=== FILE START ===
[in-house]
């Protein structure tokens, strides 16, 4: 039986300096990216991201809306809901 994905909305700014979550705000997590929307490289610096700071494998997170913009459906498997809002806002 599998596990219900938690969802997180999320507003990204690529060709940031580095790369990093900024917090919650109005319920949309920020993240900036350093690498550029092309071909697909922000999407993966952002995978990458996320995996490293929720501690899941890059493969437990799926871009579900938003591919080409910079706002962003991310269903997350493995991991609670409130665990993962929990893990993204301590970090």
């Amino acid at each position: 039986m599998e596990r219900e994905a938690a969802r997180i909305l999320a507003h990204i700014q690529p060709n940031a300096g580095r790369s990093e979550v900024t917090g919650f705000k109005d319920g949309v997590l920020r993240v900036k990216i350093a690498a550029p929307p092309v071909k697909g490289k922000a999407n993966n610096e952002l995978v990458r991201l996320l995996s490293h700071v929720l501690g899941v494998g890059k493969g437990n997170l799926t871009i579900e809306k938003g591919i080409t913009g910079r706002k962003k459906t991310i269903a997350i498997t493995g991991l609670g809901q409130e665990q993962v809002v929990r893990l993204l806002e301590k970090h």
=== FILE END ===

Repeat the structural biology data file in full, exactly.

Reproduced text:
[in-house]
């Protein structure tokens, strides 16, 4: 039986300096990216991201809306809901 994905909305700014979550705000997590929307490289610096700071494998997170913009459906498997809002806002 599998596990219900938690969802997180999320507003990204690529060709940031580095790369990093900024917090919650109005319920949309920020993240900036350093690498550029092309071909697909922000999407993966952002995978990458996320995996490293929720501690899941890059493969437990799926871009579900938003591919080409910079706002962003991310269903997350493995991991609670409130665990993962929990893990993204301590970090």
């Amino acid at each position: 039986m599998e596990r219900e994905a938690a969802r997180i909305l999320a507003h990204i700014q690529p060709n940031a300096g580095r790369s990093e979550v900024t917090g919650f705000k109005d319920g949309v997590l920020r993240v900036k990216i350093a690498a550029p929307p092309v071909k697909g490289k922000a999407n993966n610096e952002l995978v990458r991201l996320l995996s490293h700071v929720l501690g899941v494998g890059k493969g437990n997170l799926t871009i579900e809306k938003g591919i080409t913009g910079r706002k962003k459906t991310i269903a997350i498997t493995g991991l609670g809901q409130e665990q993962v809002v929990r893990l993204l806002e301590k970090h």